Judith Chavasse: visionary figure in world of nursing

An Appreciation

Judith Chavasse was born on August 15th, 1933: she spent her first years in west Cork, where her father was a Church of Ireland rector. Later, the family moved to Oxfordshire, though with regular holidays back in west Cork and Connemara, Judith kept strong ties with Ireland.

Following her nurse training at St Thomas’s in London, Judith returned to Ireland, where she became a great advocate for, and leader of, nursing. As head of nursing in University College Dublin, her achievements were many; principally she led the development of the art and science of nursing toward the recognition of the profession as an academic discipline in Ireland. From early diploma and degree programmes for post-registration nurses to the establishment of undergraduate degree programmes and later master’s programmes for nursing and midwifery and later again doctoral programmes, Judith sowed the seeds and provided inspiration to those who worked with her and succeeded her following her retirement. She was awarded an honorary doctorate by Trinity College Dublin.

Judith was both a visionary and a great thinker: she never lost sight of the primary essence of nursing – caring for another. Out of that particular, the essence of nursing will be continually renewed by those who experienced her teaching and encouragement; for caring and practice are not static encounters, rather they continue through generations and are remembered and enhanced along the way.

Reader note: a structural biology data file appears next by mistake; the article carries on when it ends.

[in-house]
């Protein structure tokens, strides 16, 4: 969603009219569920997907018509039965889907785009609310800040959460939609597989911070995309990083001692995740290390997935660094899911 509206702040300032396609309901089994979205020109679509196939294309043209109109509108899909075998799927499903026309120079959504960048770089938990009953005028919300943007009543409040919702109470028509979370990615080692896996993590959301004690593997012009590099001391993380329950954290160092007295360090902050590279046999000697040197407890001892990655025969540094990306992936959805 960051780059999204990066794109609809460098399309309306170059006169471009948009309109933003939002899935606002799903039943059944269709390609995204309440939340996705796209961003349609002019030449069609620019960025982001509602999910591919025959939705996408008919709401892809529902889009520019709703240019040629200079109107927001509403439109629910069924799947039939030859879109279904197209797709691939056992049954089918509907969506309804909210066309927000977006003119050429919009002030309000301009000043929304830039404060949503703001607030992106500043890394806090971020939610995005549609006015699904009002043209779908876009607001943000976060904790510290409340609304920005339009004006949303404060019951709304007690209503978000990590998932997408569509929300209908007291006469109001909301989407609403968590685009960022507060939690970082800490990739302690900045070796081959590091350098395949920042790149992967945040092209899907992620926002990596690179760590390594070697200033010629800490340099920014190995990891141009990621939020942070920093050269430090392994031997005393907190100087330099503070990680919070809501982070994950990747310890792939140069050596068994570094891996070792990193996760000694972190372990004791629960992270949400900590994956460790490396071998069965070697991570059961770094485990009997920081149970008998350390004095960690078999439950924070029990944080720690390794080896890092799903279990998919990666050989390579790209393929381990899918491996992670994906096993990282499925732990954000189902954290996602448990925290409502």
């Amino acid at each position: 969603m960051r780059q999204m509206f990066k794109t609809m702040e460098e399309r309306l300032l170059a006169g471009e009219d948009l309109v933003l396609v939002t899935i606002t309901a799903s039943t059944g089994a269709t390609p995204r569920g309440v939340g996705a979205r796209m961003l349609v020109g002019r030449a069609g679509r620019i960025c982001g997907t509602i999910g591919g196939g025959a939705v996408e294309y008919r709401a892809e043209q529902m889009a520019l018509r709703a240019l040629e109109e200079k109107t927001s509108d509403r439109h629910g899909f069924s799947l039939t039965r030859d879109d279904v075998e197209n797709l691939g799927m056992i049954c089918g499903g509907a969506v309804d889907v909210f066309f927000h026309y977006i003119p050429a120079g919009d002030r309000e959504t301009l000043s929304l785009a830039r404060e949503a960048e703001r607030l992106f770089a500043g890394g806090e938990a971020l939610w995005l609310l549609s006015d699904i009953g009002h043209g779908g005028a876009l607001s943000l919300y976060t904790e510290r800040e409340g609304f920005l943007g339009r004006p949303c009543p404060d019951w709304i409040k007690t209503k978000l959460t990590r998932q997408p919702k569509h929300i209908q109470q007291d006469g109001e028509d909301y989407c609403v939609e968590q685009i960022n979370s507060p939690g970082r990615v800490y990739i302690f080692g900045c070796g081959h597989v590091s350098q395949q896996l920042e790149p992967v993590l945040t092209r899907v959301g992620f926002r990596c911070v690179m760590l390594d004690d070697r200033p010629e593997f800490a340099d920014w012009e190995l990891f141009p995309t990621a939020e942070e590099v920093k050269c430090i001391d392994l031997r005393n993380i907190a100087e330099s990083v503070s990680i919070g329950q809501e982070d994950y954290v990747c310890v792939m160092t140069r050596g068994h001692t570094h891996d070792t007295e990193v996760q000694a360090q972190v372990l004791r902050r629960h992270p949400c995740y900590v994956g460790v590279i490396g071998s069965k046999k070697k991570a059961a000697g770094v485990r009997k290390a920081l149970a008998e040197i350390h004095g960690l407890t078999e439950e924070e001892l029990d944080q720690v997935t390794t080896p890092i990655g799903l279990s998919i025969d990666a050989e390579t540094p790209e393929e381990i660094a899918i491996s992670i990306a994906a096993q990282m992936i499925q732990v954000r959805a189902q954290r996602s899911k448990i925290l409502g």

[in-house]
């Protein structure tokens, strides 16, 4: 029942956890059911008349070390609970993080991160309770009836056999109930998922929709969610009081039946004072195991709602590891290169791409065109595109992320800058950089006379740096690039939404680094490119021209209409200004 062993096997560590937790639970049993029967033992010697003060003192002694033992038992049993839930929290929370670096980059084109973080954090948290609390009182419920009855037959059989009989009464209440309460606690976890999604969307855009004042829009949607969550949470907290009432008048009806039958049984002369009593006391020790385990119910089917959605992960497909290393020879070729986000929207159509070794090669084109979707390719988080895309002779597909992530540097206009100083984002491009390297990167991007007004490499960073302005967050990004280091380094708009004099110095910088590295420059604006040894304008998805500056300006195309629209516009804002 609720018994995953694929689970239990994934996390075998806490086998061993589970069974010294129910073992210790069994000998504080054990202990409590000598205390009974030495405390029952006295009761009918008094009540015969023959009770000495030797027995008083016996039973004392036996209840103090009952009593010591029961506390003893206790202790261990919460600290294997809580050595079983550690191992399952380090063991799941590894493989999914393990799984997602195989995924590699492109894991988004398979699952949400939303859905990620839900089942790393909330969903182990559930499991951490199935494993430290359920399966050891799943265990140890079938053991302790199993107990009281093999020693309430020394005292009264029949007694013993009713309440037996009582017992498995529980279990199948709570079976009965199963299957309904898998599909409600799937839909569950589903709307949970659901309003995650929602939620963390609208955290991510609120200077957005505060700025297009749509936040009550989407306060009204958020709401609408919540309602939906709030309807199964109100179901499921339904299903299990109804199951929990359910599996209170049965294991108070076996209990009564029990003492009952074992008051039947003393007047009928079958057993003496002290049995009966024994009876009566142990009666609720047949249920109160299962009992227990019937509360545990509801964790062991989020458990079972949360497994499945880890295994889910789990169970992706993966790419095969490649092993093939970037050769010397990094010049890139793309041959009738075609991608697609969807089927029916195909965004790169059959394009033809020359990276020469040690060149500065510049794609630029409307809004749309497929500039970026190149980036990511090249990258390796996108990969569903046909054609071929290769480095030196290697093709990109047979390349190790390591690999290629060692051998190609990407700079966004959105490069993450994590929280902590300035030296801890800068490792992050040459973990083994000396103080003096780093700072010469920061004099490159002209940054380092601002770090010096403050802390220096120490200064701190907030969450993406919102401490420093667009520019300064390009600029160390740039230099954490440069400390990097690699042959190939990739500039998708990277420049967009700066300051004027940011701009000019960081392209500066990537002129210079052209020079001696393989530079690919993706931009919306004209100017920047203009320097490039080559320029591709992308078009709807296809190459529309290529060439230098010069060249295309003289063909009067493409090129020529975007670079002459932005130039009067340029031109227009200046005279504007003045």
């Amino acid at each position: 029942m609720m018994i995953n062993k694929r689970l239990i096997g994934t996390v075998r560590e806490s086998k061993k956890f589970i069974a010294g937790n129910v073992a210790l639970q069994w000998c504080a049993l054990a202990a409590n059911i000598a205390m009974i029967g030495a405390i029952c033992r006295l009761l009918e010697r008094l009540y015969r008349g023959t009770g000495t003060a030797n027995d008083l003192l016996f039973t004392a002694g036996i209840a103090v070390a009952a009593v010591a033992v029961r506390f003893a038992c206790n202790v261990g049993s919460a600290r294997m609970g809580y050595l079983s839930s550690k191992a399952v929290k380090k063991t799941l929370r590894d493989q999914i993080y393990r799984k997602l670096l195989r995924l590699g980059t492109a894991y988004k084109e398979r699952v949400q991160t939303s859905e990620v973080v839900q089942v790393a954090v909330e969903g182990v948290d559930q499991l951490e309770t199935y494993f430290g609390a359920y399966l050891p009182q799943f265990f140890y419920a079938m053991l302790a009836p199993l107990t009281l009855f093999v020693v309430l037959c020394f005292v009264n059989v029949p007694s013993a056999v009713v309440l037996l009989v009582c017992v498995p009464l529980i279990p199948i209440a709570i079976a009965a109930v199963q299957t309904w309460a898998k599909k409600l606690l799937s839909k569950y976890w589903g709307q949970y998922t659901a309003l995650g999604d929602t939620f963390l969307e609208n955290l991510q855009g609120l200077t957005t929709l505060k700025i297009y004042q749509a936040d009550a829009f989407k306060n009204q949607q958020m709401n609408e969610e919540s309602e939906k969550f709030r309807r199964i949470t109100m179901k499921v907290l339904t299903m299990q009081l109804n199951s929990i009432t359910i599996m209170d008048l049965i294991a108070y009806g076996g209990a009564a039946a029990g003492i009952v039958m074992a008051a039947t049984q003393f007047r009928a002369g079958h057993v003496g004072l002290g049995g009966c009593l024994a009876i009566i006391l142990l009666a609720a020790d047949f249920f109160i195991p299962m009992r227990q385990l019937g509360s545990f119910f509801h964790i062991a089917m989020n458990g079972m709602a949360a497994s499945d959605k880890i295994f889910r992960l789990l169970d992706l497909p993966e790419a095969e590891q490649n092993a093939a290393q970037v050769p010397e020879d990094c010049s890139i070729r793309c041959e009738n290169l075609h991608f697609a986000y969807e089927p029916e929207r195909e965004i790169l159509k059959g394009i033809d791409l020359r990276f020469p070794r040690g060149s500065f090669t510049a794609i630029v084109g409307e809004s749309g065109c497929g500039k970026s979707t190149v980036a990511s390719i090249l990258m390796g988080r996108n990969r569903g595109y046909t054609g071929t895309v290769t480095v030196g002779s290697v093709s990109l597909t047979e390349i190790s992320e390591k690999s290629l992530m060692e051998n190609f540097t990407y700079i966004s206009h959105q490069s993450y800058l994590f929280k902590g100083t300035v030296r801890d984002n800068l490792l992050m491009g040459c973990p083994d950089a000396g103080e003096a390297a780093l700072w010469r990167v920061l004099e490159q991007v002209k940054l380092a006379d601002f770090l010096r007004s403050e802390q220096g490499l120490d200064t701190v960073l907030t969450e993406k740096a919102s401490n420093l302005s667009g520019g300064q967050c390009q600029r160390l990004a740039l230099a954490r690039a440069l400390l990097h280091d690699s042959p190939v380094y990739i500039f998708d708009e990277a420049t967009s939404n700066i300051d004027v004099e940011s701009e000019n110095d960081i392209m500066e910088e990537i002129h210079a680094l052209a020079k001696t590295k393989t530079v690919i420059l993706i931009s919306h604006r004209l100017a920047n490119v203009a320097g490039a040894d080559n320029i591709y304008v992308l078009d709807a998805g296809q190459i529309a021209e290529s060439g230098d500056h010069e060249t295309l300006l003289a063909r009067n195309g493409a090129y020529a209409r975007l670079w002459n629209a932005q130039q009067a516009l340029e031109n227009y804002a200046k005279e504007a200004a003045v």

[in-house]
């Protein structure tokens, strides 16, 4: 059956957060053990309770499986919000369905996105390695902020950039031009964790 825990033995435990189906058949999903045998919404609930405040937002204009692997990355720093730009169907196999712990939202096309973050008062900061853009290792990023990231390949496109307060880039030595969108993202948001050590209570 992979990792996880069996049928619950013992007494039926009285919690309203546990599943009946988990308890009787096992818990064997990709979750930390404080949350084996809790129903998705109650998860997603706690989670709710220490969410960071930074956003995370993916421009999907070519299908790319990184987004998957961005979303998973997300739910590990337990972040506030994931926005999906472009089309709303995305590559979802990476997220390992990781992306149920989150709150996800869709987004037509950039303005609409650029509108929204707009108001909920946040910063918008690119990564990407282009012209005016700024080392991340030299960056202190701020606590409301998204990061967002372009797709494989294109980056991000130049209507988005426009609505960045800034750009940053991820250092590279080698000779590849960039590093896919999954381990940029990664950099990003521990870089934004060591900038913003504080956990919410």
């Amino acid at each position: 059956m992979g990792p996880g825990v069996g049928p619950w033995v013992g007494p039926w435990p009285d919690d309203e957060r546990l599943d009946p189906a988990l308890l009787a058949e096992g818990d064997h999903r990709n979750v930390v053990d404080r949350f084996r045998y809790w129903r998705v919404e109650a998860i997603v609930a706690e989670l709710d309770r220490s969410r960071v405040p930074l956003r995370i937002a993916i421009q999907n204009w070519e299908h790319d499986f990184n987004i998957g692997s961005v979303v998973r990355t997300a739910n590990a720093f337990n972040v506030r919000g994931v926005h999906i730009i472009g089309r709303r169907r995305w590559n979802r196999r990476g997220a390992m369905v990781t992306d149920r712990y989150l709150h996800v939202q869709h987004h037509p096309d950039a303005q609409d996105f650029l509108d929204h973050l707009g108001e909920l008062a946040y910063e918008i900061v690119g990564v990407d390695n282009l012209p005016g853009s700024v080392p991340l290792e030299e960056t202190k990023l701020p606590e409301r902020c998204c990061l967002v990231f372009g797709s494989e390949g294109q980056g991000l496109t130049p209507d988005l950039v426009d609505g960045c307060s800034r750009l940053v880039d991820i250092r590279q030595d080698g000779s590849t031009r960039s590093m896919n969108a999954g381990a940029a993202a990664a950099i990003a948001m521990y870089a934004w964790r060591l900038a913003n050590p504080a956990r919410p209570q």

Following her retirement in 1996, Judith moved to Balbriggan in Dublin, where she joined the congregation of St George’s Church. Today, the very fabric of the church owes much to her efforts in securing heritage grants toward its restoration. Judith’s involvement and connection to the community of St George’s involved a practical, deep Christian faith of shared worship, Bible study, reflection and prayer.


Through her participation in Christian Aid, Judith enabled the financial rewards of her community fundraising endeavours to provide for a programme of education and training of health workers in Nigeria. It is no coincidence that this was her focus; Judith never lost sight of the importance of knowledgeable and skilled health practitioners.

Judith’s final years were a fusion of healthcare events and enjoying family and friends. She enjoyed her visits to west Waterford and would take particular delight when all three generations of her family were around. Her family, her friends and those of us who experienced her collegiality and leadership in nursing lament her passing on June 19th.

Her late distinguished presence in this world will continue to inspire all who knew her. Judith is survived by her sister Gabrielle and her niece Sarah.